First, because through what they are trying to do (come up with ideas), they embody the ambitions of the space, which instantly rubs off on new users and guests. From embodying its ambition, for them to embody the rules and expected behaviours of the space for others is a short step away. Minimal training will do the trick, especially if they co-create the rules of the game, or can make them evolve.

Second, because for them to feel they embody what the space stands for will help them to feel legitimate. Confidence in one field can be a powerful leverage for feeling inspired in another. Being a confident host can be used to establish a growth mindset for themselves- the needed basis for anybody to come up with new or better ideas in the problems they are trying to solve.

  Effervescence, that elusive grail searched by so many people in charge of organising events or running spaces, is a result of rules being interpreted, tweaked and customised by a variety of people. But for that to happen, rules of the game need to be explicit.

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Put the rules of the game in plain sight

Shared spaces rely on codes of behaviour that are common to those who design them and those who are responsible of running them, but are often invisible, surprisingly, to the users themselves.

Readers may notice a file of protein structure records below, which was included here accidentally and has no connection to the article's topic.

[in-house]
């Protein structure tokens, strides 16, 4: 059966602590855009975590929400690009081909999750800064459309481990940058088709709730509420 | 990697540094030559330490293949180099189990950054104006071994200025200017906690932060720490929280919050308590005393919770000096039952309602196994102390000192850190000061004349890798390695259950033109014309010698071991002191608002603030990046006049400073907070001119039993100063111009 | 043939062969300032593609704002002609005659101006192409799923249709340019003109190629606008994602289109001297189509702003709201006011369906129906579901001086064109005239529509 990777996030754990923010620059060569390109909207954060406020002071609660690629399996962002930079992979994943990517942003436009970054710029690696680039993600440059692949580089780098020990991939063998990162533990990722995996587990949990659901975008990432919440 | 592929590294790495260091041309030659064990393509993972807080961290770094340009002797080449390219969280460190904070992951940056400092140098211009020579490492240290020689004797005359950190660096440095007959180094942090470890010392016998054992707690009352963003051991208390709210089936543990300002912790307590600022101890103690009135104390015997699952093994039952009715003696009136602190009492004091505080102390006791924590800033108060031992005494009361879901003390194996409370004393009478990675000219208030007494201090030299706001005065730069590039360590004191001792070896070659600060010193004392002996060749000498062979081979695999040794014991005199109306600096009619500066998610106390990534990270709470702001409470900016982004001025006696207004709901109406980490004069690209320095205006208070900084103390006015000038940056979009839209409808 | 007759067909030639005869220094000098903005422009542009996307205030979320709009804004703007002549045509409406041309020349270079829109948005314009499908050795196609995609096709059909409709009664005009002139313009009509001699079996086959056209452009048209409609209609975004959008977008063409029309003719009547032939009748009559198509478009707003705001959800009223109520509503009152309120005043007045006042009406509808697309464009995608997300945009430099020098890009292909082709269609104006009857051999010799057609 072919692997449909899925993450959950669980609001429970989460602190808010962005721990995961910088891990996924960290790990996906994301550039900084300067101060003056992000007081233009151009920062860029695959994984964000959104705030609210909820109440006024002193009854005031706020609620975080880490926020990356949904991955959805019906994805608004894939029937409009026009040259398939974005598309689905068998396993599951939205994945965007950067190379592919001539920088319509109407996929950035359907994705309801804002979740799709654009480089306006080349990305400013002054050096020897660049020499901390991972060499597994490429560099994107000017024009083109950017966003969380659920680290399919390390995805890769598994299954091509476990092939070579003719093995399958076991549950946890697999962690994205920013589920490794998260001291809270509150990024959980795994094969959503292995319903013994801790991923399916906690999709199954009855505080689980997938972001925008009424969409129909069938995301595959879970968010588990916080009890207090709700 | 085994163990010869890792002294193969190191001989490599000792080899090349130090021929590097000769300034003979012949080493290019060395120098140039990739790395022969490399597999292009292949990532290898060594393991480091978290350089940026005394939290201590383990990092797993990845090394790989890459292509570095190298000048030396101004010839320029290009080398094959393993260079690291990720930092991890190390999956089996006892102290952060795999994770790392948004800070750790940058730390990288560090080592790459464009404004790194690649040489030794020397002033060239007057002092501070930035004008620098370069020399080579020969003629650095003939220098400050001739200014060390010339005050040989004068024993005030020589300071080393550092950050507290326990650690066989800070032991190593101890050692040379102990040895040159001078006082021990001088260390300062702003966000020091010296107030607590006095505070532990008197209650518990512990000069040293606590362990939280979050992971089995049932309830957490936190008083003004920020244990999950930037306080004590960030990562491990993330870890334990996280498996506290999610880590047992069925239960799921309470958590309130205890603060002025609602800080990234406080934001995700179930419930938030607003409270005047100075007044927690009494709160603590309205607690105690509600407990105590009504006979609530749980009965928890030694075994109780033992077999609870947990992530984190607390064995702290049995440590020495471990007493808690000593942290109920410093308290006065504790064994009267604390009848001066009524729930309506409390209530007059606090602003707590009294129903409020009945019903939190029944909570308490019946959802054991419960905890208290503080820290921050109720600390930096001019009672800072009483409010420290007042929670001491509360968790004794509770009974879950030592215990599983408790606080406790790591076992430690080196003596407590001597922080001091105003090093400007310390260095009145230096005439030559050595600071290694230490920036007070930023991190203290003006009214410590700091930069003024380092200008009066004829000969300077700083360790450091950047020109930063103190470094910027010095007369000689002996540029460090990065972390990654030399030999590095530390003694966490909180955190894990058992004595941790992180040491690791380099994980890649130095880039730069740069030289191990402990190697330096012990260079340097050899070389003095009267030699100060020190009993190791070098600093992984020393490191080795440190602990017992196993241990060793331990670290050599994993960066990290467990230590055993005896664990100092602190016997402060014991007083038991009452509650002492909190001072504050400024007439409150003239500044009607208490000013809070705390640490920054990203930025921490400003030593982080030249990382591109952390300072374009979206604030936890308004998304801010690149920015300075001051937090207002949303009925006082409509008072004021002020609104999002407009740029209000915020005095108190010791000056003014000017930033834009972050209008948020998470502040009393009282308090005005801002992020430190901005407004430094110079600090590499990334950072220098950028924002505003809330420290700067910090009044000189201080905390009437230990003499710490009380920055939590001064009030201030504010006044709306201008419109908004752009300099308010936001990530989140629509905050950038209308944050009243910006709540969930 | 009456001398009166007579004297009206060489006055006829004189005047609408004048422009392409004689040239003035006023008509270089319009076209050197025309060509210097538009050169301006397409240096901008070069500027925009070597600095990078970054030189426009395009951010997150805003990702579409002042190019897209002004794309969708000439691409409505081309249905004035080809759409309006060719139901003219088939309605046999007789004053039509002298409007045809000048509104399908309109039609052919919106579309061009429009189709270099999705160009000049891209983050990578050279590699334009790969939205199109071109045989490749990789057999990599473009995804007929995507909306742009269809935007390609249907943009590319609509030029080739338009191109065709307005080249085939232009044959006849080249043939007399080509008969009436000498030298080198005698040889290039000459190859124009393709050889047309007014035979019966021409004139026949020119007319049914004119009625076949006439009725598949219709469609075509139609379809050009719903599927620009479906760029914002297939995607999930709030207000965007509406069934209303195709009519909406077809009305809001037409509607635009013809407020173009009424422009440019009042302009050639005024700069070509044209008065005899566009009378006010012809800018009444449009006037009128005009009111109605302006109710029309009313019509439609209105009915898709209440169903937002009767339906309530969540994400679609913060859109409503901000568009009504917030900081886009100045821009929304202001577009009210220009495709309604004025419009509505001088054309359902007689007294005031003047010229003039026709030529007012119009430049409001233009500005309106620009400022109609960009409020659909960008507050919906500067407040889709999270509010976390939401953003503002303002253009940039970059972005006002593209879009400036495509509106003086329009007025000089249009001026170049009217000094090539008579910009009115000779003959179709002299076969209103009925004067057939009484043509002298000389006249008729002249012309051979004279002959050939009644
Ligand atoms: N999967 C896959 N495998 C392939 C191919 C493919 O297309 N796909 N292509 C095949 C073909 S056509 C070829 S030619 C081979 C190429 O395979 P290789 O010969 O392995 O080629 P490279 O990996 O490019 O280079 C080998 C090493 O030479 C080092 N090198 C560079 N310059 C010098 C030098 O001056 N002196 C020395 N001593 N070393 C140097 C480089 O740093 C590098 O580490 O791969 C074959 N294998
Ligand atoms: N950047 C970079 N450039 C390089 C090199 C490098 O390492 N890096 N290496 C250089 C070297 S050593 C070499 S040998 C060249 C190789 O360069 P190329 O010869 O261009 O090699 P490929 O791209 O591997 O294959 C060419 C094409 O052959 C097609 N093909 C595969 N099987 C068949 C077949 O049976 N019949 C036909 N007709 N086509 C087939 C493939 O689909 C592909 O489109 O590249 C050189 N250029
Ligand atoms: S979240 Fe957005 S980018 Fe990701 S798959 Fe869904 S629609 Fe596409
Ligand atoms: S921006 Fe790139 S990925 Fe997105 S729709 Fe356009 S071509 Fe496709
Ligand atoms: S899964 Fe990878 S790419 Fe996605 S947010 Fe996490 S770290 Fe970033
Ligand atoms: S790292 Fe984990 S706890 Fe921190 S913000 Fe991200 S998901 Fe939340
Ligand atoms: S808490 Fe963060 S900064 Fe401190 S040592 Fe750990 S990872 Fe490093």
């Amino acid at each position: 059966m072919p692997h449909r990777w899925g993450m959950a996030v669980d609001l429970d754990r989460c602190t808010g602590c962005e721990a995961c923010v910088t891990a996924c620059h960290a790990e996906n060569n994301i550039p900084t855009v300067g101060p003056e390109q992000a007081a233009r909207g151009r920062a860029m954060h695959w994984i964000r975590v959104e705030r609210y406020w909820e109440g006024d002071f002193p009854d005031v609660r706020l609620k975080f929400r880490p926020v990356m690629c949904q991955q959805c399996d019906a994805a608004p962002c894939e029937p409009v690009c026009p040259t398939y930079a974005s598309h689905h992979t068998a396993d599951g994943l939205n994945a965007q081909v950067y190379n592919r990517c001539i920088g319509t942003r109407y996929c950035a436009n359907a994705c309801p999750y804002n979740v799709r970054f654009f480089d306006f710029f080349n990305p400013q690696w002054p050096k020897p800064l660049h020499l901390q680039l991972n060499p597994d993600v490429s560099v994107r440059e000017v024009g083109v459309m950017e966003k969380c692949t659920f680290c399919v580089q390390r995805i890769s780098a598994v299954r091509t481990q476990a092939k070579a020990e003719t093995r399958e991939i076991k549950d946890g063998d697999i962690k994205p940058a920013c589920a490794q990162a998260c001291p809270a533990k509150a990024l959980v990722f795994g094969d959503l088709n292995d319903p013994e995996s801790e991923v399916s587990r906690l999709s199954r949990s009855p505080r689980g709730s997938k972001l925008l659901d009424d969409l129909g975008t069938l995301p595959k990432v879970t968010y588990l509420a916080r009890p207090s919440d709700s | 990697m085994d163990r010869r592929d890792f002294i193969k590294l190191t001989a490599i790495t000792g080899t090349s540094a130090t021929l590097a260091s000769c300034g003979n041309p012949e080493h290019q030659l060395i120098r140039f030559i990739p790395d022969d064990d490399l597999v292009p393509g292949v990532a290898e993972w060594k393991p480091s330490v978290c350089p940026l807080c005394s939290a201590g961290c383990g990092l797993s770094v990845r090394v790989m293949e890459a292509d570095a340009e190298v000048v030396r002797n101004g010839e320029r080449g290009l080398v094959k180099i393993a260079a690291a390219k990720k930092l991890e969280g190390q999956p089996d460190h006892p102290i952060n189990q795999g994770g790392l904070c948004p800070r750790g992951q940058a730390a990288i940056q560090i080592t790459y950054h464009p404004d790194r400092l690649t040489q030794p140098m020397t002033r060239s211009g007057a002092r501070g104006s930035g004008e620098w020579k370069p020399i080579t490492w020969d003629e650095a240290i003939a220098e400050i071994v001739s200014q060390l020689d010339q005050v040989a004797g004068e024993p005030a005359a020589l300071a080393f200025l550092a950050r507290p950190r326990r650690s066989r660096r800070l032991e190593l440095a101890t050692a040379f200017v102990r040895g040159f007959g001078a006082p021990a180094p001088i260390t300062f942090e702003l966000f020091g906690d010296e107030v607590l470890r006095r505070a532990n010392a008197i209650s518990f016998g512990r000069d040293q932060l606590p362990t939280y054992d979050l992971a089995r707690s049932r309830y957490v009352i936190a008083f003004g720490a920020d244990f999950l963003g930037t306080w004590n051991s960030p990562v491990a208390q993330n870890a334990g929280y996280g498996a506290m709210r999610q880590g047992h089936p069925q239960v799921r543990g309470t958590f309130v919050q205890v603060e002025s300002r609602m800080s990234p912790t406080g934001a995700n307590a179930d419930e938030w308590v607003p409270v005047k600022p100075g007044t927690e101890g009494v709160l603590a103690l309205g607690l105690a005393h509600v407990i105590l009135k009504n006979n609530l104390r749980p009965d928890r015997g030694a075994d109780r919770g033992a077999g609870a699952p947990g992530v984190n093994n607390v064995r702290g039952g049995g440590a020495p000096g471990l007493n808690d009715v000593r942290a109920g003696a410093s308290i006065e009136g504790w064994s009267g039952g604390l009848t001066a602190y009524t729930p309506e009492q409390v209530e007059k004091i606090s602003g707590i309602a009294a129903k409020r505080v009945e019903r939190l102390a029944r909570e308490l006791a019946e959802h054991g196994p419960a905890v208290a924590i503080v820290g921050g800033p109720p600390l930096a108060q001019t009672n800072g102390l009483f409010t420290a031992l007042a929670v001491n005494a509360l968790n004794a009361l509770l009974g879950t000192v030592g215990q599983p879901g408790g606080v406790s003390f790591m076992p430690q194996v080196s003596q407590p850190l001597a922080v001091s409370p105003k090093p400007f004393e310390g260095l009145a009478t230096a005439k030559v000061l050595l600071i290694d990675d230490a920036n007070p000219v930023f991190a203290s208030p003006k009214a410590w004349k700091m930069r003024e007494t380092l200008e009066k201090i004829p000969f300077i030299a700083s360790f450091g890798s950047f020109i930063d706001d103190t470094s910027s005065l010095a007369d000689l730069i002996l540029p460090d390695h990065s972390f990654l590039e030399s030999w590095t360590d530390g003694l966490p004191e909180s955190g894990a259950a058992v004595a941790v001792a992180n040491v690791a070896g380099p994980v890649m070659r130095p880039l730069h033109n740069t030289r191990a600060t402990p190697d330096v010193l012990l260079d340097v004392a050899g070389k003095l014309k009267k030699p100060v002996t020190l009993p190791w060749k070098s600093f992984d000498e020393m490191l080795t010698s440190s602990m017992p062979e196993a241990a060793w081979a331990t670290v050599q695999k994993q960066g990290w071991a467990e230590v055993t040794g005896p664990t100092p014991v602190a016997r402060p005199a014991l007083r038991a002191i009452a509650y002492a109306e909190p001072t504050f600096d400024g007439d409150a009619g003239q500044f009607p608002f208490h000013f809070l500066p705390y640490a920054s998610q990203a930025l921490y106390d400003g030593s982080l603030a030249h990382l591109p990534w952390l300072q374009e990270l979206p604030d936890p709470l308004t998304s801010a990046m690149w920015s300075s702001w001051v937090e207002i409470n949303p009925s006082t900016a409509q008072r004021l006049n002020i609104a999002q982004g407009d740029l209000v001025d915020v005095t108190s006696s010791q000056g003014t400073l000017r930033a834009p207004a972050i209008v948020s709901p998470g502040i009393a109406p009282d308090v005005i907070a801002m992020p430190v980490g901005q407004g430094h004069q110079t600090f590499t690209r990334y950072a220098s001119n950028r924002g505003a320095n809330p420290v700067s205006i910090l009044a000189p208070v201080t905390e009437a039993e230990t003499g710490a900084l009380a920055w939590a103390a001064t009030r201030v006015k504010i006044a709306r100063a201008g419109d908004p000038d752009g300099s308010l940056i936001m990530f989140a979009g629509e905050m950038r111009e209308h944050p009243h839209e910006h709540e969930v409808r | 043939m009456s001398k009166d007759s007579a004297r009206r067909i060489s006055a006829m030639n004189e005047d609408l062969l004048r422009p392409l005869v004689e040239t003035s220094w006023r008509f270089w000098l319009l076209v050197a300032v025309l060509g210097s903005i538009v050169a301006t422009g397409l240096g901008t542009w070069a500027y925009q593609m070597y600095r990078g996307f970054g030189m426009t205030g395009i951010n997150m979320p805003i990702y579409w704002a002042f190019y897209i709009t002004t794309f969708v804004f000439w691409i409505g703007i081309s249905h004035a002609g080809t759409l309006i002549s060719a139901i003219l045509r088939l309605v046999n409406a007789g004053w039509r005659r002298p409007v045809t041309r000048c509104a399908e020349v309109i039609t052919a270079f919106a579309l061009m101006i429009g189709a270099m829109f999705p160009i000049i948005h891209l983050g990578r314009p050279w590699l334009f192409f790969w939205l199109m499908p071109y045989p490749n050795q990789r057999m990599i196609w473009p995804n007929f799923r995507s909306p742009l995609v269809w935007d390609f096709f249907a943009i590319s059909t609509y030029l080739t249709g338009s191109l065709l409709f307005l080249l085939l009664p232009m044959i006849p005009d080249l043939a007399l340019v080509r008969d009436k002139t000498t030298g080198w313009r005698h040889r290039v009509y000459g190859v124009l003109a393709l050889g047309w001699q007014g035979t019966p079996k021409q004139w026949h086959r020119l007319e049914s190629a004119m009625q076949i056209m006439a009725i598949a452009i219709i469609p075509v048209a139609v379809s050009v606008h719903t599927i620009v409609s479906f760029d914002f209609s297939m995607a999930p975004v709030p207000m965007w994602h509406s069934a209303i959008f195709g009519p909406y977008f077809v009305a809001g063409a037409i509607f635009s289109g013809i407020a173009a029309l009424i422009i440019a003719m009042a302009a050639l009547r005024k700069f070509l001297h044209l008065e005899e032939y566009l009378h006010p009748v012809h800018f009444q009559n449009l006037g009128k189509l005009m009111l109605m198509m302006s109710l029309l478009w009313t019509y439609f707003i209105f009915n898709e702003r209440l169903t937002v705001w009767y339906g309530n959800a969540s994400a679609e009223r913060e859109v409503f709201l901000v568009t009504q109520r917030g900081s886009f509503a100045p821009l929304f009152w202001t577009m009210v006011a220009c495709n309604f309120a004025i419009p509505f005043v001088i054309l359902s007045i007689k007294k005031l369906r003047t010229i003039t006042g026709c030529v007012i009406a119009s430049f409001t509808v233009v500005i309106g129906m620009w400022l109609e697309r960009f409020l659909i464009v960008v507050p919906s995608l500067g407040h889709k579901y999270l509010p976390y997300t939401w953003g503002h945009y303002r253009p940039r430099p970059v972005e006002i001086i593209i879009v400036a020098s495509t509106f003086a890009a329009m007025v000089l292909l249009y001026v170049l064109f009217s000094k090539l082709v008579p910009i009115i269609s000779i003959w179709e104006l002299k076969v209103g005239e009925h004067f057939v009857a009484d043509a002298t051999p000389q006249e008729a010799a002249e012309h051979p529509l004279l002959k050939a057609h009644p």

The challenge is to create truly common rules, that are visible enough for a variety of people to bring the space to life in their own style. Effervescence, that elusive grail searched by so many people in charge of organising events or running spaces, is a result of rules being interpreted, tweaked and customised by a variety of people. But for that to happen, rules of the game need to be explicit.

 

Expected behaviours can be made explicit on playful signs to make codes visible to anyone. Signs might include – depending on the culture and tone of the space-  “please rest here and make yourself at home” for informal mingling or resting areas, “let’s be shoe-FREEE!” for carpeted chill-out spaces, or “coffee, anyone?” for areas where you want to encourage refuelling with drinks and sparking off spontaneous conversations.